Light Brown Apple Moth
In both appearance and behavior, the light brown apple moth is similar to the other leafroller species. Adults are light brown, about 1/4 to 1/2 inch (6–13 mm) long and display variable patterns of dark brown on the wings. Like other tortricid moths, they have the typical bell-shaped wings while at rest. The caterpillar is pale to medium green and has a light brown head capsule. Fully-grown caterpillars are 1/2 to 3/4 inch (10–19 mm) long.
Updated information on light brown apple moth and regulatory quarantine procedures in California can be found at your county Agricultural Commissioner's office.
Most leafroller larvae, including the light brown apple moth, tie one or more strawberry leaves together with white webbing to create shelters. Larvae can also create shelters by folding leaves or the sepals of the calyx to fruit and may feed from these sheltered areas on the surface or internal tissues of fruit.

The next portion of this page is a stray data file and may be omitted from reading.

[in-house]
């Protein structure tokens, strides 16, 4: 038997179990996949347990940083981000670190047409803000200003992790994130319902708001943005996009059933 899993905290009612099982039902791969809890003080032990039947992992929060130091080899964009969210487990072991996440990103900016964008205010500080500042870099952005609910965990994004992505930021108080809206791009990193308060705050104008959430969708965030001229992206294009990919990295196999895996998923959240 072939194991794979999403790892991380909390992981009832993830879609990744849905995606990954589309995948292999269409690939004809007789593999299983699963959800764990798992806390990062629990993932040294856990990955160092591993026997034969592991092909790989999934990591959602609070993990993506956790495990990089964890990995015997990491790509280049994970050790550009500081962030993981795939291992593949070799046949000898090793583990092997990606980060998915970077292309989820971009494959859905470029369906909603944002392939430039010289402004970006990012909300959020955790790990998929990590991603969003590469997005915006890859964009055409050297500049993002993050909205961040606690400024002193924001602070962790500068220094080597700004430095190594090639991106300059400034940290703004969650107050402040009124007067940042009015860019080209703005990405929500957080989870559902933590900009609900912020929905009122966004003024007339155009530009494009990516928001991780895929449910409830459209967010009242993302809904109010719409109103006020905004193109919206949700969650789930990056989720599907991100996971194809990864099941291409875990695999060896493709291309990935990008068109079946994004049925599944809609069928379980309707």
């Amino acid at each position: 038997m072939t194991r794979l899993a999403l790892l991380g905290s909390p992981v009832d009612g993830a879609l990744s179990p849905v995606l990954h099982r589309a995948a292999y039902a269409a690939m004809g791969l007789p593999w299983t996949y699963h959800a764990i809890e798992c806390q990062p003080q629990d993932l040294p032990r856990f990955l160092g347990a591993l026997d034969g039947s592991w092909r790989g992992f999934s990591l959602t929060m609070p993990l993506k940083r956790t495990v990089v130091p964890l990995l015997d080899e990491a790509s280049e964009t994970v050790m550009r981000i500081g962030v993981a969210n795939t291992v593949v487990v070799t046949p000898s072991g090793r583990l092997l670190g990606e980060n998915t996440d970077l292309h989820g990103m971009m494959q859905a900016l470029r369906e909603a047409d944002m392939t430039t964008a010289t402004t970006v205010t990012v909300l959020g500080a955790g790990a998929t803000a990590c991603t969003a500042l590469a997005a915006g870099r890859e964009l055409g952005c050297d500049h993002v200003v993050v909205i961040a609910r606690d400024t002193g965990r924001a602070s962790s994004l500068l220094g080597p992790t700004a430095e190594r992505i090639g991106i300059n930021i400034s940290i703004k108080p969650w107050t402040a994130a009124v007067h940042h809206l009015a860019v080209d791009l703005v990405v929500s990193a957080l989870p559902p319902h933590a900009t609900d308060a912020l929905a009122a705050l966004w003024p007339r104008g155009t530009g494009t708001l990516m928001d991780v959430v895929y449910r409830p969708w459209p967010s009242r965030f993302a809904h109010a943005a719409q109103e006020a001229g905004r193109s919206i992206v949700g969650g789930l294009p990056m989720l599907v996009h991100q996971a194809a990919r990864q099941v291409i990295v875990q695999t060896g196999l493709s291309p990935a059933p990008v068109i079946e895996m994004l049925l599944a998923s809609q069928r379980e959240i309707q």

Early in the season, the garden tortrix serves a valuable function in breaking down and recycling old leaf and fruit litter. It generally does not cause significant damage when strawberry plants are small. However, as the leafroller numbers increase and the plant canopies close in, more ripening berries come in contact with trash where they may become exposed to the tortrix larvae. When this happens, larvae will often spin a nest in creases along the berry's surface and may chew small, shallow holes in the berry, incidental to their scavenging. Thus, as numbers increase in late spring or early summer, significant fruit losses can result from both larval contamination and secondary rots invading the feeding holes. During late June and July, contamination of south coast fields just before the berries are sent to the processors can be a serious problem. Fruit damage can appear similar to that caused by other Lepidoptera larvae including corn earworm, armyworms, and cutworms.